Due to the above learning challenges, children with NLD often struggle with math reasoning, doing best with rote calculations than application of knowledge. Challenges with reading comprehension and written expression are also common, as they not only struggle to see the main idea and integrate information, but they also struggle to “see” the images or story in their head. For younger children with NLD, problems with mental imagery may be mistaken for a reading disability, such as dyslexia, due to difficulties holding, appreciating, and learning letters, numbers, and sight words.

Other Associated Challenges. Because the right hemisphere of the brain coordinates and manages sensory input and complexity, individuals with NLD are at higher risk for challenges with self-regulation. This may include sensory sensitivities, variable attention, or difficulties with emotion regulation. As such, those with NLD may demonstrate heightened anxiety or emotional reactivity that is only further-challenged by the complexity of their learning profile. Because of this, individuals with NLD often rely on a rigid, predictable routine. There is a high rate of comorbid, or co-occurring, diagnoses in individuals with NLD, including things such as ADHD, anxiety disorders, specific learning disabilities, and potentially autism spectrum disorder. Because of this, it is important to have a comprehensive understanding of each individual’s profile before devising their intervention plan.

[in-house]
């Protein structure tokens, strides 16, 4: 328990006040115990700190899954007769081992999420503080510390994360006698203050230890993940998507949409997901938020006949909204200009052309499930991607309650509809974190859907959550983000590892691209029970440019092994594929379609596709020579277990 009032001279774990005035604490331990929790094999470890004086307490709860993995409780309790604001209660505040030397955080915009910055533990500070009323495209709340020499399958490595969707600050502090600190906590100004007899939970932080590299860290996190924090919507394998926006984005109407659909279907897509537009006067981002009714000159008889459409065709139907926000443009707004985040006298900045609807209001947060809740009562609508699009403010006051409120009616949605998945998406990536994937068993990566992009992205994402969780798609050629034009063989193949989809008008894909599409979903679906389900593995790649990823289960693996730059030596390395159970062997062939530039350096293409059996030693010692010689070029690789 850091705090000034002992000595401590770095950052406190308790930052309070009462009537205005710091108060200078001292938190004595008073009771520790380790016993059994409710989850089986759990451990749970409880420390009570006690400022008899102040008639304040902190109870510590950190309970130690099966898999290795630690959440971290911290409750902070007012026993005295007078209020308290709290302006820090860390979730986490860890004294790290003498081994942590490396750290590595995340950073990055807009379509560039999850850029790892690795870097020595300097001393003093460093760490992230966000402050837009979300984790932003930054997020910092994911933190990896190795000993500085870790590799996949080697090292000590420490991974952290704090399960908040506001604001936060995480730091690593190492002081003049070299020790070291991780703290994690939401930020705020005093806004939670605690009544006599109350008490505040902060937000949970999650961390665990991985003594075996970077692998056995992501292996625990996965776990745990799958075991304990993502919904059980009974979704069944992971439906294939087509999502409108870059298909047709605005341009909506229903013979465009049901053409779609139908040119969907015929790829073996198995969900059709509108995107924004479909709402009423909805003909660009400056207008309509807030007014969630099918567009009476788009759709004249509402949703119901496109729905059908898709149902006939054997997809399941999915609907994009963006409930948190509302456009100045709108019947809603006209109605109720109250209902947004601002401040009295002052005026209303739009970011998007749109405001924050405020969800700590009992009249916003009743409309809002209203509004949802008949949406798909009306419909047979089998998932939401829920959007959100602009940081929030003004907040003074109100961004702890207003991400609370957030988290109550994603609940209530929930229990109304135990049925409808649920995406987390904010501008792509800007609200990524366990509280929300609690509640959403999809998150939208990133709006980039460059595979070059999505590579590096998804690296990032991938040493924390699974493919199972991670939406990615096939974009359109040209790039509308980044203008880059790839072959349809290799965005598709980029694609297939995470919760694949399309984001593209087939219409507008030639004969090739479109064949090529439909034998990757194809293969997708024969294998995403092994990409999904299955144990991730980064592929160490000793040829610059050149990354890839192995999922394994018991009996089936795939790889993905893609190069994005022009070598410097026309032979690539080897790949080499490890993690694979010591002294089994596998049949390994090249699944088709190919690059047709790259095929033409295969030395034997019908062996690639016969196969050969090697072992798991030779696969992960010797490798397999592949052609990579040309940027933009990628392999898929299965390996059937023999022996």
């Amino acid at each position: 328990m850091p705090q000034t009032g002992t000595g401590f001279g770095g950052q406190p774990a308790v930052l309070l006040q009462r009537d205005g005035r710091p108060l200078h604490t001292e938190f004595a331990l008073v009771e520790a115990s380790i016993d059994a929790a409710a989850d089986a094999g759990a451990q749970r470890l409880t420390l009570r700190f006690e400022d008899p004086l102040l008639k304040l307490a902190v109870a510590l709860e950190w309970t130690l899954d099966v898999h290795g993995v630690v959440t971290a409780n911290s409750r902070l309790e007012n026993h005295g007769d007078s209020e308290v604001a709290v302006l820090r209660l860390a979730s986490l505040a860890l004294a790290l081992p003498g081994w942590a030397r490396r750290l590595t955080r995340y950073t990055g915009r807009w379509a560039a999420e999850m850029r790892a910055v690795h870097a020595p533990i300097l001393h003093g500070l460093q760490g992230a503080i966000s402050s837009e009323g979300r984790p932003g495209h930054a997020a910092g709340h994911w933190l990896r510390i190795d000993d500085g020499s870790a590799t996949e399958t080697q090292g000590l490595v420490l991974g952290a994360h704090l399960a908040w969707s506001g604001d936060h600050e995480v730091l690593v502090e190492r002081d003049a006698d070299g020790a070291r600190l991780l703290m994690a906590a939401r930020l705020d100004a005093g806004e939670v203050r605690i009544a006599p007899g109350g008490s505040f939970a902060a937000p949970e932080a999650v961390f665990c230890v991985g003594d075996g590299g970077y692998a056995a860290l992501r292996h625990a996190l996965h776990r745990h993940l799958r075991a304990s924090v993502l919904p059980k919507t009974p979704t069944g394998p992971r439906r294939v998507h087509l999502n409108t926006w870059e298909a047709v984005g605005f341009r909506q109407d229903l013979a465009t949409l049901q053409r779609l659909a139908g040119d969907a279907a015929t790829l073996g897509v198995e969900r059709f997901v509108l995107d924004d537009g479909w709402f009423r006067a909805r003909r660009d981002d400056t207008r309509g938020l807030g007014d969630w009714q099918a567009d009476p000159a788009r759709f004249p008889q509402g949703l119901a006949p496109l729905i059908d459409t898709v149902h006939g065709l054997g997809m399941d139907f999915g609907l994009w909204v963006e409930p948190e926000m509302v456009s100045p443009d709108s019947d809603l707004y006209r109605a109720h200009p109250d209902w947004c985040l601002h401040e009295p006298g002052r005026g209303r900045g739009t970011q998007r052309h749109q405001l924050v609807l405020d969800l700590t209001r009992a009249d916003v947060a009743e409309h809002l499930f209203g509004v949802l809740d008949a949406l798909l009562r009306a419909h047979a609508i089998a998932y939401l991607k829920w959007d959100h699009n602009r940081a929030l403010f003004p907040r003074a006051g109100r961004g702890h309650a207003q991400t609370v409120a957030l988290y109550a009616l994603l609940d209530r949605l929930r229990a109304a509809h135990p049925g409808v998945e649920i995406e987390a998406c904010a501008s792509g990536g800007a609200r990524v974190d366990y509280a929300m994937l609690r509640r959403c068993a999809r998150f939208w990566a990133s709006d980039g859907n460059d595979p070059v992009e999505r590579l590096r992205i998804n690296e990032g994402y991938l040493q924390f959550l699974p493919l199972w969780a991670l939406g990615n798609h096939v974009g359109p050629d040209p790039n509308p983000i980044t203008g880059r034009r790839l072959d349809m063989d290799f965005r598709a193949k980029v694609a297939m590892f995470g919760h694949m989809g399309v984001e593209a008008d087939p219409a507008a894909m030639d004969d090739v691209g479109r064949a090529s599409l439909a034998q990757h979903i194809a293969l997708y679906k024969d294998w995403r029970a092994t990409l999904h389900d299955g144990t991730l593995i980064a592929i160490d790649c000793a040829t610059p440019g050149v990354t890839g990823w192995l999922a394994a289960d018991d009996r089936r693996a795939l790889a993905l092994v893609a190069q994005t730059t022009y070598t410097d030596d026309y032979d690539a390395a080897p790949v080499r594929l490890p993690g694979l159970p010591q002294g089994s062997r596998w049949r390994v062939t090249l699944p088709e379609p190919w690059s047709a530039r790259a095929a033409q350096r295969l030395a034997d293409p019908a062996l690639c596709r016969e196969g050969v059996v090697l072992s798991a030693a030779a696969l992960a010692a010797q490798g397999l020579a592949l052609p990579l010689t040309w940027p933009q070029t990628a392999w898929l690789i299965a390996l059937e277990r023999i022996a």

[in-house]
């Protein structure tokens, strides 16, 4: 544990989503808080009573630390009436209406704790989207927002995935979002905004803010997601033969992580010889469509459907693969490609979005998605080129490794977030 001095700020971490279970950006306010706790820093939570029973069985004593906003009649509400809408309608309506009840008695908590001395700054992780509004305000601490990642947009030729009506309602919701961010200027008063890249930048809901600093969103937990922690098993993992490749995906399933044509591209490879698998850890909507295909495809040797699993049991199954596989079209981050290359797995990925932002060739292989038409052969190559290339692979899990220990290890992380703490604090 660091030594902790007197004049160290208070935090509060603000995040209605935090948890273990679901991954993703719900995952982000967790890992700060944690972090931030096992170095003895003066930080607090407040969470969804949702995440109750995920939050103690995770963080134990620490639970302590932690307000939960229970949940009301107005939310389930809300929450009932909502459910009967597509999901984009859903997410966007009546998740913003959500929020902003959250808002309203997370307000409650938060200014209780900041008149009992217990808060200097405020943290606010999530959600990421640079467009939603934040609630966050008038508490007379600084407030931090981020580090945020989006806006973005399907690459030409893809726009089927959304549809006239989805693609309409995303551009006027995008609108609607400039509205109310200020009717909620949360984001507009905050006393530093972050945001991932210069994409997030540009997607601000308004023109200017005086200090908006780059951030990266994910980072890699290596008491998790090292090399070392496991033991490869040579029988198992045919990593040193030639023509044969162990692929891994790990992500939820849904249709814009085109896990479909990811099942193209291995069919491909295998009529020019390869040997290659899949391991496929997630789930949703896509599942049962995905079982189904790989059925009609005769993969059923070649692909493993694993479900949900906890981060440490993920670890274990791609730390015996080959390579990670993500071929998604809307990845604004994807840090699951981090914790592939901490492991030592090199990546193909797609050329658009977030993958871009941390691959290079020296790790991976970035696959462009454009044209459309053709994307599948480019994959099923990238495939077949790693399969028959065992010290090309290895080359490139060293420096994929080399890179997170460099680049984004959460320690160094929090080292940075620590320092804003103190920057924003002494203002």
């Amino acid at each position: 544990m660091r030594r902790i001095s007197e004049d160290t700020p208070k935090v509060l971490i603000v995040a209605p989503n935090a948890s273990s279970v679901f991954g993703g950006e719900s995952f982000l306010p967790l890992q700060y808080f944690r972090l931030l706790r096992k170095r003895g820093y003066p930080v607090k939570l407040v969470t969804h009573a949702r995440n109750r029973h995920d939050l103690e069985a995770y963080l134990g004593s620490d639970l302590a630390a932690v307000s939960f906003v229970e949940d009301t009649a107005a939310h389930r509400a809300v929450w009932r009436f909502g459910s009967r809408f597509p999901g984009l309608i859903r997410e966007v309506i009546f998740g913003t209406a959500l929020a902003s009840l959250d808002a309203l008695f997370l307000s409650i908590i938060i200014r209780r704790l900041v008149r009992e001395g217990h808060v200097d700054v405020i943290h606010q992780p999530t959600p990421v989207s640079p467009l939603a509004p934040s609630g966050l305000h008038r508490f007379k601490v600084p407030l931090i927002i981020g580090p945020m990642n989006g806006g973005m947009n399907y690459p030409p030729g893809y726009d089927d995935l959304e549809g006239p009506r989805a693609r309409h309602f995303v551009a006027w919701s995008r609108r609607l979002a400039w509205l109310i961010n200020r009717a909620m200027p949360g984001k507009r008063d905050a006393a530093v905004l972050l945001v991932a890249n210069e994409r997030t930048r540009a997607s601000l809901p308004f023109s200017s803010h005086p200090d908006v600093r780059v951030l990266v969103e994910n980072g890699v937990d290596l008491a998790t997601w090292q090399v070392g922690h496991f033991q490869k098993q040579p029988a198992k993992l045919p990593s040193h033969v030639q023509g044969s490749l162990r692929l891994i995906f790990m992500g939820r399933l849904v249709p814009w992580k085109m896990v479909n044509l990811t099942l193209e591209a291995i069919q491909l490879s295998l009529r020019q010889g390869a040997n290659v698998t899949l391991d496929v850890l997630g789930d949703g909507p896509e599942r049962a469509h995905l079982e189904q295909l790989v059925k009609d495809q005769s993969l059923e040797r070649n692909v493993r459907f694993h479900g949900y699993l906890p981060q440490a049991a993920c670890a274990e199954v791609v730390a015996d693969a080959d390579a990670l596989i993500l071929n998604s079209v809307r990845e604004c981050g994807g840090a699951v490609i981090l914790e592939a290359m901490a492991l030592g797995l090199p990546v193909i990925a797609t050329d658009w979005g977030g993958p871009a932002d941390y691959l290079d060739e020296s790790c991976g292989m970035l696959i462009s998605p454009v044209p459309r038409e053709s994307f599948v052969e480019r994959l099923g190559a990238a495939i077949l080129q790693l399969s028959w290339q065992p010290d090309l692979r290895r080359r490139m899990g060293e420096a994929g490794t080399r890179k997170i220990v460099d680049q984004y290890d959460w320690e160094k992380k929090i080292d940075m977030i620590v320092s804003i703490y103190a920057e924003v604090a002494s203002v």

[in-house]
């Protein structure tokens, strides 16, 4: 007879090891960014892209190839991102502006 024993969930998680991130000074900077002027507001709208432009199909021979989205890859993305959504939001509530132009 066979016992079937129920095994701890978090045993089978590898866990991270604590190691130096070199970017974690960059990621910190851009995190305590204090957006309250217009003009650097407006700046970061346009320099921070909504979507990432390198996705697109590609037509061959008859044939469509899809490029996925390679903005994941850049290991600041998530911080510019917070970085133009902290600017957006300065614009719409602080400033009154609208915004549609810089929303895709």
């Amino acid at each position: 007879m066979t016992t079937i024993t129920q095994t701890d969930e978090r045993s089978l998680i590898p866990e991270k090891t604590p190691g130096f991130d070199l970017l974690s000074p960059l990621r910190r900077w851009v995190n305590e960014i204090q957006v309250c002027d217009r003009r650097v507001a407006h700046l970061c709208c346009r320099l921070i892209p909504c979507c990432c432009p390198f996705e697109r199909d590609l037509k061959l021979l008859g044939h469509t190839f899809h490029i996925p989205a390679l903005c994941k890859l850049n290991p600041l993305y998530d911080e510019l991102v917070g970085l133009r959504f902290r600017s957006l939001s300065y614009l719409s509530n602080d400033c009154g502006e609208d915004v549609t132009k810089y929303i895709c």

What do we do to support individuals with NLD? The supports set into place can be widely variable depending on the individual child’s profile. Some of the most common recommendations include social skills interventions that target “higher level” skills, such as social perspective taking and problem solving; executive function instruction that aims to teach task management skills, develop “big picture” thinking, and generalize skills across tasks and settings; academic remediation for any specific domain of impairment, potentially including math reasoning, reading comprehension, or written expression; and occupational therapy services to develop skills, such as handwriting and/or keyboarding, visual processing, and motor coordination.